Google has been hard at work perfecting its understanding of language through various models. In the past few months alone, we were introduced to BERT, a machine learning technique that understands the nuances and context of words. Then along came SMITH, a model introduced in a Google research paper, that not only understands the relationship between words but also the context of paragraphs and how they relate to one another.
But forget about SMITH for a second. Also, BERT who? Now, MUM’s the word – Multitask Unified Model, that is. At Google’s I/O conference on Tuesday, Senior VP Prabhakar Raghavan showcased a new technology that has been described as “1000 times more powerful” than BERT in answering more complex queries. Dubbed MUM, the technology is trained on multiple languages and can perform numerous tasks all at the same time (hence the term “multitasking.”)
Some of the things MUM is able to do simultaneously include:
Raghavan provided an impressive example of MUM in action, using the simulated Search query: “I’ve hiked Mt. Adams and now want to hike Mt. Fuji next fall, what should I do differently to prepare?”
MUM enabled Google Search to show the differences and similarities between Mt. Adams and Mt. Fuji. It also pulled up articles covering the equipment needed to hike the latter.
Because MUM is capable of developing an understanding of images and video, too, Google envisions a future where a user could take a photo of a pair of hiking boots and ask Google, “Can I use these to hike Mt. Fuji?” MUM would understand this type of query and answer questions that were previously thought too complex for a machine to comprehend. In other words, MUM could provide the same information any hiking expert would.
These advancements are, in a word, incredible. Google’s understanding of language has grown in leaps and bounds, and MUM is on the next level of sophistication. And as the possibilities of what we can search expand, so, too, will SEO. MUM is not ready to roll out just yet – Google is still in the process of rigorous testing and running internal pilot programs. But it seems that SEO could enter another stage of transformation sooner than we think.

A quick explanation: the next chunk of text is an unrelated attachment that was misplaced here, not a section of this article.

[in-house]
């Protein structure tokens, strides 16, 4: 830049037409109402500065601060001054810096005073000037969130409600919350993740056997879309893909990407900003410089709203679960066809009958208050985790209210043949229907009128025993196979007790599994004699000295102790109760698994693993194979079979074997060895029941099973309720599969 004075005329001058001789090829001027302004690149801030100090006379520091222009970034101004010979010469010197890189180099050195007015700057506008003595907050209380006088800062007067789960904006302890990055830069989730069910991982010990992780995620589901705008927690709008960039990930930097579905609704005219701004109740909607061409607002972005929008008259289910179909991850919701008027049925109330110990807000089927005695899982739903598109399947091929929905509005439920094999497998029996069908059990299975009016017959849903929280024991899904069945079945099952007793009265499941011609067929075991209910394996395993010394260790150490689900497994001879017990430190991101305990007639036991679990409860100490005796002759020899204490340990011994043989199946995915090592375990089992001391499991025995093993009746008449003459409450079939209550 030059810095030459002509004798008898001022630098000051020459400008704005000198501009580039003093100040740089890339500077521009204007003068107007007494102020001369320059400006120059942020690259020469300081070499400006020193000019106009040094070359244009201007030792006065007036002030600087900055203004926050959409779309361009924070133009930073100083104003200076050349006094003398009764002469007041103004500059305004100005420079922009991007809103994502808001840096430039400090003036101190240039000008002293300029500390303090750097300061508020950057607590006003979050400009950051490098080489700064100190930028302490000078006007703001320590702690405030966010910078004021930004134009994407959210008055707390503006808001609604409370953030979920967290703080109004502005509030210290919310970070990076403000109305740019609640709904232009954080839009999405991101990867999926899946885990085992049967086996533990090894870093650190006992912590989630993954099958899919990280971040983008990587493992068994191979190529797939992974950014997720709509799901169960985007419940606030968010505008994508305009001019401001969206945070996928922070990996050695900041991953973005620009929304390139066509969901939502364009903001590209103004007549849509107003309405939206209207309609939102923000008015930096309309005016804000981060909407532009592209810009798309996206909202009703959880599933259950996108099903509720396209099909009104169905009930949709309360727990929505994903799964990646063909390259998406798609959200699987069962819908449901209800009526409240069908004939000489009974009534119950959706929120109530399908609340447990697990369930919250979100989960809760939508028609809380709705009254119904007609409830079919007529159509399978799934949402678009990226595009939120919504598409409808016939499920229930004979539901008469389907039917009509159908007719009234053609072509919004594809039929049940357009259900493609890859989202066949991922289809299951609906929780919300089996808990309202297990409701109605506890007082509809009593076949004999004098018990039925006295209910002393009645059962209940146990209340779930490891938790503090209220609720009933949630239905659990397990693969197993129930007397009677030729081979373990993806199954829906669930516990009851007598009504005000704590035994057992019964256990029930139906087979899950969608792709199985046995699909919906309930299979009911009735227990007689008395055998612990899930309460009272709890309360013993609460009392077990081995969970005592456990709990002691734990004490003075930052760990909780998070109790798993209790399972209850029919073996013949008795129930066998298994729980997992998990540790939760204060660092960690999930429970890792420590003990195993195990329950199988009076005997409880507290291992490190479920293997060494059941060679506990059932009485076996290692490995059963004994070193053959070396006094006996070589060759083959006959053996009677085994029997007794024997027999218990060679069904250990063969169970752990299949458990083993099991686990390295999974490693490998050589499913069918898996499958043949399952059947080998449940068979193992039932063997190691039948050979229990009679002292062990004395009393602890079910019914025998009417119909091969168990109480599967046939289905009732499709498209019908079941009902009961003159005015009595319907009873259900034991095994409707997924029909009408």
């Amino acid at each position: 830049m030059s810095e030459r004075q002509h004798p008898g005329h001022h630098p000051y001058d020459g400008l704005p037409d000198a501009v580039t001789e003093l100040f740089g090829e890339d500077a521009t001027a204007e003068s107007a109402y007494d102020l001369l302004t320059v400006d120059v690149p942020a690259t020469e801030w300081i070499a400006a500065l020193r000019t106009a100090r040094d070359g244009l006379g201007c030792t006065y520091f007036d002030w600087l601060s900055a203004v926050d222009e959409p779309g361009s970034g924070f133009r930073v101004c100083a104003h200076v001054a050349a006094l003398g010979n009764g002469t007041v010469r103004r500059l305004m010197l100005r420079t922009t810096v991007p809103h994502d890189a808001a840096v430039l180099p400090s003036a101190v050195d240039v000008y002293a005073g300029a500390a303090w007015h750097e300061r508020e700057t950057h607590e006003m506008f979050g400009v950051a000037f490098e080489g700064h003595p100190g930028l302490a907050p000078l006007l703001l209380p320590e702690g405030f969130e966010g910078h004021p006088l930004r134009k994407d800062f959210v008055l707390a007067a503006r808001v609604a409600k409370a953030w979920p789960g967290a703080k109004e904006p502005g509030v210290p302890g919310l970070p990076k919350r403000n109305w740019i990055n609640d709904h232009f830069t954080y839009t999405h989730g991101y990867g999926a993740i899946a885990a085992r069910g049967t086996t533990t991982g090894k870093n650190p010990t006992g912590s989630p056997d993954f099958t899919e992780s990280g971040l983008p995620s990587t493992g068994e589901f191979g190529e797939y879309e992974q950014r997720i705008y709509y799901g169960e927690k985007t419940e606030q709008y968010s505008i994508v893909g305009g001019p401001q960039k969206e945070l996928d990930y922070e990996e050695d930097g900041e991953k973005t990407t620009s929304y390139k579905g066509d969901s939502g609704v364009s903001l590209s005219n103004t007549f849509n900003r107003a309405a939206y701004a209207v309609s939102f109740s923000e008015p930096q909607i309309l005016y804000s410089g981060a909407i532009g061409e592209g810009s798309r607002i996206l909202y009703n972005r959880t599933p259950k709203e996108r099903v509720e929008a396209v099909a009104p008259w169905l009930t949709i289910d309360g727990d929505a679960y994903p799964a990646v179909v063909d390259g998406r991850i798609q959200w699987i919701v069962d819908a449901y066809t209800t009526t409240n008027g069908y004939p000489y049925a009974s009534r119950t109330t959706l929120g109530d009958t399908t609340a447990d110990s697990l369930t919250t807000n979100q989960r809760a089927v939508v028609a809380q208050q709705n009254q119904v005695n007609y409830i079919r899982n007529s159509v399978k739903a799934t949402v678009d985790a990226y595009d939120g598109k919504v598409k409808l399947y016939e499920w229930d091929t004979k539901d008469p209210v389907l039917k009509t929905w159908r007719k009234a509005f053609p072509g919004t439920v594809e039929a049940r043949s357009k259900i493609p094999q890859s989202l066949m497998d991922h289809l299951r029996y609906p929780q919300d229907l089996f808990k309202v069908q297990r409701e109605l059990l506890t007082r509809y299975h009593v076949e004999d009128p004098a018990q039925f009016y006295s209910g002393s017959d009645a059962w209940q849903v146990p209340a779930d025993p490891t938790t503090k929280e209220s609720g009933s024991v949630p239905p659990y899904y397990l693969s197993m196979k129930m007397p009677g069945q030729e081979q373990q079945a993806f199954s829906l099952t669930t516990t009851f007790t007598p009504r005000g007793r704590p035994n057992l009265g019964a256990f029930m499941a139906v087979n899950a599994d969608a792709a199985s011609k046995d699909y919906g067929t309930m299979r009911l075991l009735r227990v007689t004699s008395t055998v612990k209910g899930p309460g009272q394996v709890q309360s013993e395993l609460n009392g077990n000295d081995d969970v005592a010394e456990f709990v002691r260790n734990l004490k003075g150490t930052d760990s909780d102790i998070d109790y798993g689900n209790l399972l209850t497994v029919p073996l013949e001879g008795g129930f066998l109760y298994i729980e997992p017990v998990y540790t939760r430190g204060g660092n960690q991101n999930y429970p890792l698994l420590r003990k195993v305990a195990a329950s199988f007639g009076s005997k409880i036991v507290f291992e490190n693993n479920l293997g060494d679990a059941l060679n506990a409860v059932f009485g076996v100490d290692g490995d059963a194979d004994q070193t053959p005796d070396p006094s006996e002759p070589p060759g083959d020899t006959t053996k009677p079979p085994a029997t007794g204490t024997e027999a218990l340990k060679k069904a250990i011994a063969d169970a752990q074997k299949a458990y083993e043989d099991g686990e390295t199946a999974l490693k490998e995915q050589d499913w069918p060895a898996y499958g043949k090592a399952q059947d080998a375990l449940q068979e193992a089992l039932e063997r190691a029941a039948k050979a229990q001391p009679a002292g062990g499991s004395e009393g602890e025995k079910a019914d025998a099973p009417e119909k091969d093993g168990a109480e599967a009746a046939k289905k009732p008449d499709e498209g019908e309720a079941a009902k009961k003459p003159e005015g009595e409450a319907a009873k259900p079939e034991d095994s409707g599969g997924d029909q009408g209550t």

More SEO News You Can Use
Google Page Experience Update Will Also Apply to Desktop Search Results: If you thought Google’s Page Experience update only applied to mobile sites, you’re not alone. When Google announced last November that the update would affect Search results, the understanding was that only mobile Search would be impacted. Turns out this is not the case. During a Page Experience preparation session from Google I/O, Jeffrey Jose, a product manager on Google Search, said that plans have changed: The update is making its way to desktop Search too. Jose said Google was working hard to make the Page Experience live on desktop because the search engine believes these ranking signals are “critical” regardless of how a user is browsing the internet. As yet, it’s unclear if the desktop update will roll out at the same time as the mobile update, but Google has promised more information to come. There’s no way to avoid this anymore, so be sure to consult a reliable Google Page Experience guide to help you prepare.